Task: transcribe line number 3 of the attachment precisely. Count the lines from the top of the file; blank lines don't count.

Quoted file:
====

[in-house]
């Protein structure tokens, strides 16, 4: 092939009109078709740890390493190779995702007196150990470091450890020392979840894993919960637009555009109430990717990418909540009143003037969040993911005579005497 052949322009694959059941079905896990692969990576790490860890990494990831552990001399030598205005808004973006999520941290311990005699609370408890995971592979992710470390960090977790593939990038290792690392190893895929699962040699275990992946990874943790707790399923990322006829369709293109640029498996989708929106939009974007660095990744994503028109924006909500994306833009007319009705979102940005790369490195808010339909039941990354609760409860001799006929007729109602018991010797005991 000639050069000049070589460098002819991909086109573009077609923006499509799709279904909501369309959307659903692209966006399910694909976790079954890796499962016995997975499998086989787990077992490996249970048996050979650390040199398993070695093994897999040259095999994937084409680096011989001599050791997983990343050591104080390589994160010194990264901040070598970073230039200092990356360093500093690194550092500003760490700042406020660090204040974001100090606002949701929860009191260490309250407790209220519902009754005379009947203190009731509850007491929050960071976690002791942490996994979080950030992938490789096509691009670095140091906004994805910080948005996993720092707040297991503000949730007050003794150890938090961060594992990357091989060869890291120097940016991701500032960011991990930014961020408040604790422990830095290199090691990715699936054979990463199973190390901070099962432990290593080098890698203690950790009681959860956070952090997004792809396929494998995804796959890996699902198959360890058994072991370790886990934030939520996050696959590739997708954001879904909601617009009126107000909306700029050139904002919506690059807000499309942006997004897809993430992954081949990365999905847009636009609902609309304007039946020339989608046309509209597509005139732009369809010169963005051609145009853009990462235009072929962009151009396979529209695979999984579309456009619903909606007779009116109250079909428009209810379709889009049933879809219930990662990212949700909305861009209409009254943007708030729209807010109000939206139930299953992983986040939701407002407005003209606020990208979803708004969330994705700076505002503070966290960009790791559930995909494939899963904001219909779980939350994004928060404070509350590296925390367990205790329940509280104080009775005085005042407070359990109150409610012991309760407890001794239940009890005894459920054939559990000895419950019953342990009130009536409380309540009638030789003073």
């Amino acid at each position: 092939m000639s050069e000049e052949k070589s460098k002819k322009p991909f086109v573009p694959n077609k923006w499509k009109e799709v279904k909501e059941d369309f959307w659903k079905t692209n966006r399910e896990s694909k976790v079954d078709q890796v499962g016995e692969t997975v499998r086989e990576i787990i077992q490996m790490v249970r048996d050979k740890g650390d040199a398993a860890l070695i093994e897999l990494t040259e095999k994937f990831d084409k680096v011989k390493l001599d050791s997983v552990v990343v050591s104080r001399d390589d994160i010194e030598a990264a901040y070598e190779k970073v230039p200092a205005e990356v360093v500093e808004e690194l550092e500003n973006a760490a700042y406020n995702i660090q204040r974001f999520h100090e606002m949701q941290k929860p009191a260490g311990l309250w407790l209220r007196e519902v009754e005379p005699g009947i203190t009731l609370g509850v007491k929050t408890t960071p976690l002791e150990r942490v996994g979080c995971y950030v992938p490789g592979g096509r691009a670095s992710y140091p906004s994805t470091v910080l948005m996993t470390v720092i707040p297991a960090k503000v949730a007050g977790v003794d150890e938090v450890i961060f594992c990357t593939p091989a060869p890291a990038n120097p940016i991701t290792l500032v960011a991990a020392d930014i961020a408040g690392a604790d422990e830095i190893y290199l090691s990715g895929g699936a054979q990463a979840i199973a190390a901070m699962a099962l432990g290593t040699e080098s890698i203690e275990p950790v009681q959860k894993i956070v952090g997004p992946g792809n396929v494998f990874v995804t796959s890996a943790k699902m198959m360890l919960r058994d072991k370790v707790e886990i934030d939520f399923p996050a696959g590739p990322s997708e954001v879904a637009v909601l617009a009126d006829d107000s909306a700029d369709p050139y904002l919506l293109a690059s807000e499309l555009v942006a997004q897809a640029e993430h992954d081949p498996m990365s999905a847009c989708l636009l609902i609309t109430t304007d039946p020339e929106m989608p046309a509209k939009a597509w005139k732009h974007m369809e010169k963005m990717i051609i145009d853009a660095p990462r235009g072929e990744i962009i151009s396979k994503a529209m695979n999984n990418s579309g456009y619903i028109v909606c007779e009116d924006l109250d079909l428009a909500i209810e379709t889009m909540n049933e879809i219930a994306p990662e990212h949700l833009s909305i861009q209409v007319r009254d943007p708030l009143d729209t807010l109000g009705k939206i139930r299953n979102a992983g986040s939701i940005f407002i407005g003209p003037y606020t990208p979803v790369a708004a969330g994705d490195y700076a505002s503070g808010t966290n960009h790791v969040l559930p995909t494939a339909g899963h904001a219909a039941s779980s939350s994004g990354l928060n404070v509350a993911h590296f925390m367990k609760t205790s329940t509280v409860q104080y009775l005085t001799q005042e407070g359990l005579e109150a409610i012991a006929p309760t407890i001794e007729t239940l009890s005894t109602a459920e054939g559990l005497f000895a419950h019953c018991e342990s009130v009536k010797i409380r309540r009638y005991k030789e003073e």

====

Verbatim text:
């Amino acid at each position: 092939m000639s050069e000049e052949k070589s460098k002819k322009p991909f086109v573009p694959n077609k923006w499509k009109e799709v279904k909501e059941d369309f959307w659903k079905t692209n966006r399910e896990s694909k976790v079954d078709q890796v499962g016995e692969t997975v499998r086989e990576i787990i077992q490996m790490v249970r048996d050979k740890g650390d040199a398993a860890l070695i093994e897999l990494t040259e095999k994937f990831d084409k680096v011989k390493l001599d050791s997983v552990v990343v050591s104080r001399d390589d994160i010194e030598a990264a901040y070598e190779k970073v230039p200092a205005e990356v360093v500093e808004e690194l550092e500003n973006a760490a700042y406020n995702i660090q204040r974001f999520h100090e606002m949701q941290k929860p009191a260490g311990l309250w407790l209220r007196e519902v009754e005379p005699g009947i203190t009731l609370g509850v007491k929050t408890t960071p976690l002791e150990r942490v996994g979080c995971y950030v992938p490789g592979g096509r691009a670095s992710y140091p906004s994805t470091v910080l948005m996993t470390v720092i707040p297991a960090k503000v949730a007050g977790v003794d150890e938090v450890i961060f594992c990357t593939p091989a060869p890291a990038n120097p940016i991701t290792l500032v960011a991990a020392d930014i961020a408040g690392a604790d422990e830095i190893y290199l090691s990715g895929g699936a054979q990463a979840i199973a190390a901070m699962a099962l432990g290593t040699e080098s890698i203690e275990p950790v009681q959860k894993i956070v952090g997004p992946g792809n396929v494998f990874v995804t796959s890996a943790k699902m198959m360890l919960r058994d072991k370790v707790e886990i934030d939520f399923p996050a696959g590739p990322s997708e954001v879904a637009v909601l617009a009126d006829d107000s909306a700029d369709p050139y904002l919506l293109a690059s807000e499309l555009v942006a997004q897809a640029e993430h992954d081949p498996m990365s999905a847009c989708l636009l609902i609309t109430t304007d039946p020339e929106m989608p046309a509209k939009a597509w005139k732009h974007m369809e010169k963005m990717i051609i145009d853009a660095p990462r235009g072929e990744i962009i151009s396979k994503a529209m695979n999984n990418s579309g456009y619903i028109v909606c007779e009116d924006l109250d079909l428009a909500i209810e379709t889009m909540n049933e879809i219930a994306p990662e990212h949700l833009s909305i861009q209409v007319r009254d943007p708030l009143d729209t807010l109000g009705k939206i139930r299953n979102a992983g986040s939701i940005f407002i407005g003209p003037y606020t990208p979803v790369a708004a969330g994705d490195y700076a505002s503070g808010t966290n960009h790791v969040l559930p995909t494939a339909g899963h904001a219909a039941s779980s939350s994004g990354l928060n404070v509350a993911h590296f925390m367990k609760t205790s329940t509280v409860q104080y009775l005085t001799q005042e407070g359990l005579e109150a409610i012991a006929p309760t407890i001794e007729t239940l009890s005894t109602a459920e054939g559990l005497f000895a419950h019953c018991e342990s009130v009536k010797i409380r309540r009638y005991k030789e003073e």